The Australian share market looks set to open higher after US and Europe markets enjoyed strong gains at the end of last week.
At 0700 AEDT on Monday, the share price futures index was up 30 points, or 0.5 per cent, at 6,015.
The Australian market was closed on Friday for the Australia Day public holiday, but on Thursday it finished marginally lower after being in negative territory for most of the day.
The benchmark S&P/ASX200 index lost 4.7 point to 6,050.0 points.
The latest round of strong earnings reports, including from Intel and AbbVie, along with continued weakness in the US dollar lifted each of the major Wall Street indexes to closing records on Friday.
The three main indexes notched their best four-week run since 2016.
Intel’s shares surged as high as $US50.15, their highest level since October 2000, and closed up 10.55 per cent at $US50.08 after results indicated that the chipmaker’s shift to higher-margin data-center business was working.
“We continue to see these positive steps in the right direction and definitely、 earnings are clearly justifying a lot of the recent move that we’ve had,” said Ryan Detrick, senior market strategist at LPL Financial in Charlotte, North Carolina.
Fourth-quarter earnings growth for the S&P 500 is now estimated at 13.2 per cent, according to Thomson Reuters data, up from 12 per cent at the start of the year. Of the 133 companies in the index that have reported through Friday, 79.7 per cent have topped expectations.
The Dow Jones Industrial Average rose 223.92 points, or 0.85 per cent, to 26,616.71, the S&P 500 gained 33.62 points, or 1.18 per cent, to 2,872.87 and the Nasdaq Composite added 94.61 points, or 1.28 per cent, to 7,505.77.
Gold prices fell Friday, with some investors taking profits after a recent rally sent the precious metal to its highest level since August 2016.
Front-month gold for January delivery declined 0.8% to $1,351.60 a troy ounce on the Comex division of the New York Mercantile Exchange. The dollar falling to its lowest level in more than two years has supported the precious metal of late amid international trade concerns because a weaker dollar makes gold and other dollar-denominated commodities cheaper for overseas buyers.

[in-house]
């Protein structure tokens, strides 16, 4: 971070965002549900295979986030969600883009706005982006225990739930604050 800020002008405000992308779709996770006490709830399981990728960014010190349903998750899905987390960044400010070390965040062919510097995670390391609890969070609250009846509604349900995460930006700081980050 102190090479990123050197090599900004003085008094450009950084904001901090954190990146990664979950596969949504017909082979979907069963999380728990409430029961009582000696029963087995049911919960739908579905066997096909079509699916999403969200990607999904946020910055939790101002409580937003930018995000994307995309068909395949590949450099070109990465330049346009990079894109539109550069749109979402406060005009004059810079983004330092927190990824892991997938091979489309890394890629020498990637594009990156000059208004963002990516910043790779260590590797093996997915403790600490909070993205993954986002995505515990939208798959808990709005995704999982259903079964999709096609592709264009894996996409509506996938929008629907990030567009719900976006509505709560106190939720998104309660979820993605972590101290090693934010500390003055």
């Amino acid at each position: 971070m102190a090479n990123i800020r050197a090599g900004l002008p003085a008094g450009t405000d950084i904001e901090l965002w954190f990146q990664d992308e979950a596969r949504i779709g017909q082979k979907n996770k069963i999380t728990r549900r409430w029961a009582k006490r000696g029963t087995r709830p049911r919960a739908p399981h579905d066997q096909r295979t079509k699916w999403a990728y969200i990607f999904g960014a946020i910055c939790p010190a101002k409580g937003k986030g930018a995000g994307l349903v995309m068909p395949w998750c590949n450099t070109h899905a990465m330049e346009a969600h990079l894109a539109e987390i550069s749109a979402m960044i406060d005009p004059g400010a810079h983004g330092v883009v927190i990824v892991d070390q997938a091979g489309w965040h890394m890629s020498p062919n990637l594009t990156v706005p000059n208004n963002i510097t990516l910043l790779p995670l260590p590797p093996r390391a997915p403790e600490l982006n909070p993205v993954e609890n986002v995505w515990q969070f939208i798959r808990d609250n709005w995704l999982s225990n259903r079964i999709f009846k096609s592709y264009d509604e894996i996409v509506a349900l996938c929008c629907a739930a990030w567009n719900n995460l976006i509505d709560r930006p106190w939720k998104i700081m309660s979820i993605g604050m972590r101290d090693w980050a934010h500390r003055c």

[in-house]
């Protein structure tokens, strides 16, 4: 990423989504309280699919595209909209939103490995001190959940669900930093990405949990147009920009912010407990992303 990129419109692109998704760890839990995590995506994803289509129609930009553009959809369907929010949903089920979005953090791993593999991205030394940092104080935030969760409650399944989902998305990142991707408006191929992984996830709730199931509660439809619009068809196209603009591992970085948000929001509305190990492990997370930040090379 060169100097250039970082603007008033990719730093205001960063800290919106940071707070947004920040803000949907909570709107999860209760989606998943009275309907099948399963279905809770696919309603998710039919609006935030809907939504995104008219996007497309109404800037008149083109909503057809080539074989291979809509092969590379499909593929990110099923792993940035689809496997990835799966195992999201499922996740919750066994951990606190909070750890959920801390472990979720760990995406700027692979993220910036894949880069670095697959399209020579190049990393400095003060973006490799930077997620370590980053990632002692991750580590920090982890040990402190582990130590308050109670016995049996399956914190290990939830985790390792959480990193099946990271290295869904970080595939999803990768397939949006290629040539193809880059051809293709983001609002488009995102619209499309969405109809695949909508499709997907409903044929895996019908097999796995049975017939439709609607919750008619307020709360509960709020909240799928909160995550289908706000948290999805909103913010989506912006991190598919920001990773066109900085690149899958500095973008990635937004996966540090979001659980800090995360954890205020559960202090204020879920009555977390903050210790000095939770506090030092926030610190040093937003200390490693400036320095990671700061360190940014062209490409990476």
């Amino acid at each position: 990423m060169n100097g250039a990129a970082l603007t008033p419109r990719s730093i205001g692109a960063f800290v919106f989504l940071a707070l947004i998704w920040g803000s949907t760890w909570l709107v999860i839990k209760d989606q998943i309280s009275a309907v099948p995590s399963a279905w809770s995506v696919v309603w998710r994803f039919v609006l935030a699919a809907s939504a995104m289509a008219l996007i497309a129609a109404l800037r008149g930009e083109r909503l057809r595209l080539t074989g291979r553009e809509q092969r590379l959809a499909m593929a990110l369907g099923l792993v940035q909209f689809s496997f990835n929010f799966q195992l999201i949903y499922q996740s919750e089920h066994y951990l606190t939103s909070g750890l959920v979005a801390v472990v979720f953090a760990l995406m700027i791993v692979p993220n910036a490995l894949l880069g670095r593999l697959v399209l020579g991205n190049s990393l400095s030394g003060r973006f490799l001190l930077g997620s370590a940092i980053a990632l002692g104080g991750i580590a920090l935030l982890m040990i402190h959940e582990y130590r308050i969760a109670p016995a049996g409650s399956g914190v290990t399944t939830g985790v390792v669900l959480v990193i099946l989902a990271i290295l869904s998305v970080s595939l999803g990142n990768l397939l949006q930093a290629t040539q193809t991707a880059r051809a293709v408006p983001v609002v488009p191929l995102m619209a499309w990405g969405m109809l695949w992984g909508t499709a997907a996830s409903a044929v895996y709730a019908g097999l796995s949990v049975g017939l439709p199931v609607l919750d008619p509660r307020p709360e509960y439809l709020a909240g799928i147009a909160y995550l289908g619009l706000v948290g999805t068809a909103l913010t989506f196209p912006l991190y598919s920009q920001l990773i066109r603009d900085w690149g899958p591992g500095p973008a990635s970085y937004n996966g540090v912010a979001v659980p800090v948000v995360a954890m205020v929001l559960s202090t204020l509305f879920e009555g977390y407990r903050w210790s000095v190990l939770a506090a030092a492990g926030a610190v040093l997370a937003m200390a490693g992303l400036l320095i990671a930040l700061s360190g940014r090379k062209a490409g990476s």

IRON ORE: $73.09 -0.81(February contract)
Oil prices rose for a fifth straight day Friday, bolstered by the dollar’s swoon and tightening supplies.
U.S. crude futures settled up 63 cents, or 0.96%, at $66.14 a barrel on the New York Mercantile Exchange — a fresh three-year high. Brent, the global benchmark, rose 10 cents, or 0.14%, to $70.52 a barrel on ICE Futures Europe, its second highest settlement of the year.
The dollar fell Friday, as investors continued to sell the battered U.S. currency.
The Wall Street Journal Dollar Index, which measures the dollar against a basket of 16 other currencies, was down 0.4% at 83.07. The index fell for the seventh straight week, its longest weekly losing streak since 2010.
This week has been a bumpy one for the dollar. The U.S. currency staged a late-day comeback Thursday after President Donald Trump said it would get “stronger,” appearing to contradict comments made only the day before by Treasury Secretary Steven Mnuchin. Mr. Mnuchin’s comments on Wednesday brought the dollar to a fresh three-year low.
In an interview with The Wall Street Journal on Friday, Mr. Mnuchin said where the dollar goes in the short term is “not a concern of mine one way or the other.” In the long run, he reiterated that a stronger dollar “is a sign of the economic success of the U.S.”
The Australian dollar is unchanged against the US dollar after Wall Street got a boost from healthcare stocks and a solid economic growth data.
At 0640 AEDT on Monday, the Australian dollar was worth 81.05 US cents, level with where it finished the local session on Thursday.
British shares rose across the board on Friday as buyers returned to the market following two days of declines driven by a strengthening sterling.
The FTSE index dipped briefly after the pound rose on figures which showed an unexpected acceleration in British economic growth in the fourth quarter of 2017.
The index recovered swiftly and closed up 0.6 per cent with healthcare shares contributing most to the broader rise.
AstraZeneca added 1.9 per cent after it reported that its inhaler for chronic obstructive pulmonary disease (COPD) showed improved lung function in a late stage trial.
Energy was one of the only sectors to end in negative territory, with BP and Royal Dutch Shell down just shy of 0.1 per cent.
Asian stocks extended their winning run to the 11th day on Friday, while the battered dollar won back some ground after President Donald Trump said he wanted a strong US currency.
MSCI’s broadest index of Asia-Pacific shares outside Japan rose 0.25 per cent for the day, led by gains in Chinese financial and property shares.
It headed for its 11th straight day of gains, the longest sequence since 2015, and also for seventh straight week of gains for the first time since 2010.
Japan’s Nikkei ended down 0.2 per cent.
The S&P/NZX50 Index fell 58.36 points, or 0.7 per cent, to 8311.41 on Friday.